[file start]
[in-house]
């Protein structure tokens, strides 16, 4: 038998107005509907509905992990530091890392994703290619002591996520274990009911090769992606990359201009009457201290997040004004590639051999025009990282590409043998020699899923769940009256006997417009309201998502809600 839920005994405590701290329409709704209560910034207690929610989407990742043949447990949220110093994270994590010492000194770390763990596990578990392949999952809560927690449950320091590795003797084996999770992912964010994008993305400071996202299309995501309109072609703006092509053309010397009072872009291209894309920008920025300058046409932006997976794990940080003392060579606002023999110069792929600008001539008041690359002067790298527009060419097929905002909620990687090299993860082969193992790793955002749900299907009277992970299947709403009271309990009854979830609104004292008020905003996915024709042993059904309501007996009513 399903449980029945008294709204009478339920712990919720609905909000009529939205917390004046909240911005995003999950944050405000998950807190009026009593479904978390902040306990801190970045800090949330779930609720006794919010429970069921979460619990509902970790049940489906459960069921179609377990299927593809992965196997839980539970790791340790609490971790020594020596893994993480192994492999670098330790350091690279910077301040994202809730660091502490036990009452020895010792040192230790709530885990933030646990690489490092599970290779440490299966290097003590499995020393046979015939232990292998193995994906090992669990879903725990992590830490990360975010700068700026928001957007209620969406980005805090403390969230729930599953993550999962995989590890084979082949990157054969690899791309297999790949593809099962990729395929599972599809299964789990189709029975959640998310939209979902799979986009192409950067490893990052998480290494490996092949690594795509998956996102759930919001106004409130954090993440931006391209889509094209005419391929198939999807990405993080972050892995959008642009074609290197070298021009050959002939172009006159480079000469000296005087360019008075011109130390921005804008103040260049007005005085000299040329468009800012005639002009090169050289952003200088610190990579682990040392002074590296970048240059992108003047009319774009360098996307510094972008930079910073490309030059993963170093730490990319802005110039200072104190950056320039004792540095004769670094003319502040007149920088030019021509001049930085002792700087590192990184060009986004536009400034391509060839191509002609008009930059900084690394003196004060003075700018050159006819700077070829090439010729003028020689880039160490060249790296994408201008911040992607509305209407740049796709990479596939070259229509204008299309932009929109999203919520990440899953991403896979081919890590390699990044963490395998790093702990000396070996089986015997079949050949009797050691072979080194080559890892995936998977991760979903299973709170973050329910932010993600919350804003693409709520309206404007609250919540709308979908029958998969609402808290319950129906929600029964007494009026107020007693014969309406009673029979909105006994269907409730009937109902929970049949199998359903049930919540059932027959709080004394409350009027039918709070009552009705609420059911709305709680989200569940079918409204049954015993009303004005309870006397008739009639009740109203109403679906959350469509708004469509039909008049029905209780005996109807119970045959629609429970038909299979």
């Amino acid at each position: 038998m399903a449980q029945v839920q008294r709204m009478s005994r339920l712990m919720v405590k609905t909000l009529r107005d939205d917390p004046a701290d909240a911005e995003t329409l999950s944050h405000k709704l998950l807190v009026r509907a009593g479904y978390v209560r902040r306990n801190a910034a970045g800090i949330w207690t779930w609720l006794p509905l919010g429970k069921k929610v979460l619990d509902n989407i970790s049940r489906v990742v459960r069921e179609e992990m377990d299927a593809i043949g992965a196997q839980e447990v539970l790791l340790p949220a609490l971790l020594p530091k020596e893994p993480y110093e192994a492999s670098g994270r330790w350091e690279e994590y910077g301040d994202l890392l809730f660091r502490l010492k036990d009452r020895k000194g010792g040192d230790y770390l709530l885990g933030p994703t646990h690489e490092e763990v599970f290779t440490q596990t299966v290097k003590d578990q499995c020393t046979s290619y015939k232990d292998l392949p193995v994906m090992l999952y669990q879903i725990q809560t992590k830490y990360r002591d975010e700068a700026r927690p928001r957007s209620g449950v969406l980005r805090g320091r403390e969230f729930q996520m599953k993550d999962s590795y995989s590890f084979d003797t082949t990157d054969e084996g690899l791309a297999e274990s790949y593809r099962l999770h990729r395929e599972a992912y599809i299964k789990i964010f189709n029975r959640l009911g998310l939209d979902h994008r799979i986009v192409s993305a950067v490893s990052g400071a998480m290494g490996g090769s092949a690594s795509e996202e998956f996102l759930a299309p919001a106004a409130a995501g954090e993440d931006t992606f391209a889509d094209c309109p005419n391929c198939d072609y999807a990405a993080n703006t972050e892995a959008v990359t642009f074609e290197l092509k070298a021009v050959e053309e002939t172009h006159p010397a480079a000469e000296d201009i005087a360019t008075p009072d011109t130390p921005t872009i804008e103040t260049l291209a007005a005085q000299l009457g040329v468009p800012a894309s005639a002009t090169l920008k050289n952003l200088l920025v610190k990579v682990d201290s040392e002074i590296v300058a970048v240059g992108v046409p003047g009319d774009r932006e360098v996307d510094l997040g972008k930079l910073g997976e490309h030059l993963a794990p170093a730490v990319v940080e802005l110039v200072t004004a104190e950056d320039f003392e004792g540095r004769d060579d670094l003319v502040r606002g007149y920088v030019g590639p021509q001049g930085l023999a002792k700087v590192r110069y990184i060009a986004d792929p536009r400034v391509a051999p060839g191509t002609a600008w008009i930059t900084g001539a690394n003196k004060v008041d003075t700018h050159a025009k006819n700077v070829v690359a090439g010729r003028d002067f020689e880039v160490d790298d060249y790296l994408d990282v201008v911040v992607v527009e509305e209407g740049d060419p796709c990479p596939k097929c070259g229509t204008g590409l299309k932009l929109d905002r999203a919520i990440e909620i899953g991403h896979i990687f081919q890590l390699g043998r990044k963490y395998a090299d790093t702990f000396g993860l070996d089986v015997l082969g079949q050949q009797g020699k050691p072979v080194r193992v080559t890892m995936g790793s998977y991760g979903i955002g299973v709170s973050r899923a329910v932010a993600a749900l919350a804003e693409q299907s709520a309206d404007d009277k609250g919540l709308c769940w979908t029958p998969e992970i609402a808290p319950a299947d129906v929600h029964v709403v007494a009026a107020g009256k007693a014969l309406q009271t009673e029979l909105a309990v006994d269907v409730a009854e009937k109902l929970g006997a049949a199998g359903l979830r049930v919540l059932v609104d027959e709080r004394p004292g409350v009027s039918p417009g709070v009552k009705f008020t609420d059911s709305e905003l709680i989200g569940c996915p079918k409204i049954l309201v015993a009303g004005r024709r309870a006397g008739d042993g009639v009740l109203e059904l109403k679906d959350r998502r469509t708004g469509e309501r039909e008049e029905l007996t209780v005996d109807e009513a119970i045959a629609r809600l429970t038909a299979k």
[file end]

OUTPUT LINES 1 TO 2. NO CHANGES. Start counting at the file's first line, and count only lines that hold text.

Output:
[in-house]
């Protein structure tokens, strides 16, 4: 038998107005509907509905992990530091890392994703290619002591996520274990009911090769992606990359201009009457201290997040004004590639051999025009990282590409043998020699899923769940009256006997417009309201998502809600 839920005994405590701290329409709704209560910034207690929610989407990742043949447990949220110093994270994590010492000194770390763990596990578990392949999952809560927690449950320091590795003797084996999770992912964010994008993305400071996202299309995501309109072609703006092509053309010397009072872009291209894309920008920025300058046409932006997976794990940080003392060579606002023999110069792929600008001539008041690359002067790298527009060419097929905002909620990687090299993860082969193992790793955002749900299907009277992970299947709403009271309990009854979830609104004292008020905003996915024709042993059904309501007996009513 399903449980029945008294709204009478339920712990919720609905909000009529939205917390004046909240911005995003999950944050405000998950807190009026009593479904978390902040306990801190970045800090949330779930609720006794919010429970069921979460619990509902970790049940489906459960069921179609377990299927593809992965196997839980539970790791340790609490971790020594020596893994993480192994492999670098330790350091690279910077301040994202809730660091502490036990009452020895010792040192230790709530885990933030646990690489490092599970290779440490299966290097003590499995020393046979015939232990292998193995994906090992669990879903725990992590830490990360975010700068700026928001957007209620969406980005805090403390969230729930599953993550999962995989590890084979082949990157054969690899791309297999790949593809099962990729395929599972599809299964789990189709029975959640998310939209979902799979986009192409950067490893990052998480290494490996092949690594795509998956996102759930919001106004409130954090993440931006391209889509094209005419391929198939999807990405993080972050892995959008642009074609290197070298021009050959002939172009006159480079000469000296005087360019008075011109130390921005804008103040260049007005005085000299040329468009800012005639002009090169050289952003200088610190990579682990040392002074590296970048240059992108003047009319774009360098996307510094972008930079910073490309030059993963170093730490990319802005110039200072104190950056320039004792540095004769670094003319502040007149920088030019021509001049930085002792700087590192990184060009986004536009400034391509060839191509002609008009930059900084690394003196004060003075700018050159006819700077070829090439010729003028020689880039160490060249790296994408201008911040992607509305209407740049796709990479596939070259229509204008299309932009929109999203919520990440899953991403896979081919890590390699990044963490395998790093702990000396070996089986015997079949050949009797050691072979080194080559890892995936998977991760979903299973709170973050329910932010993600919350804003693409709520309206404007609250919540709308979908029958998969609402808290319950129906929600029964007494009026107020007693014969309406009673029979909105006994269907409730009937109902929970049949199998359903049930919540059932027959709080004394409350009027039918709070009552009705609420059911709305709680989200569940079918409204049954015993009303004005309870006397008739009639009740109203109403679906959350469509708004469509039909008049029905209780005996109807119970045959629609429970038909299979």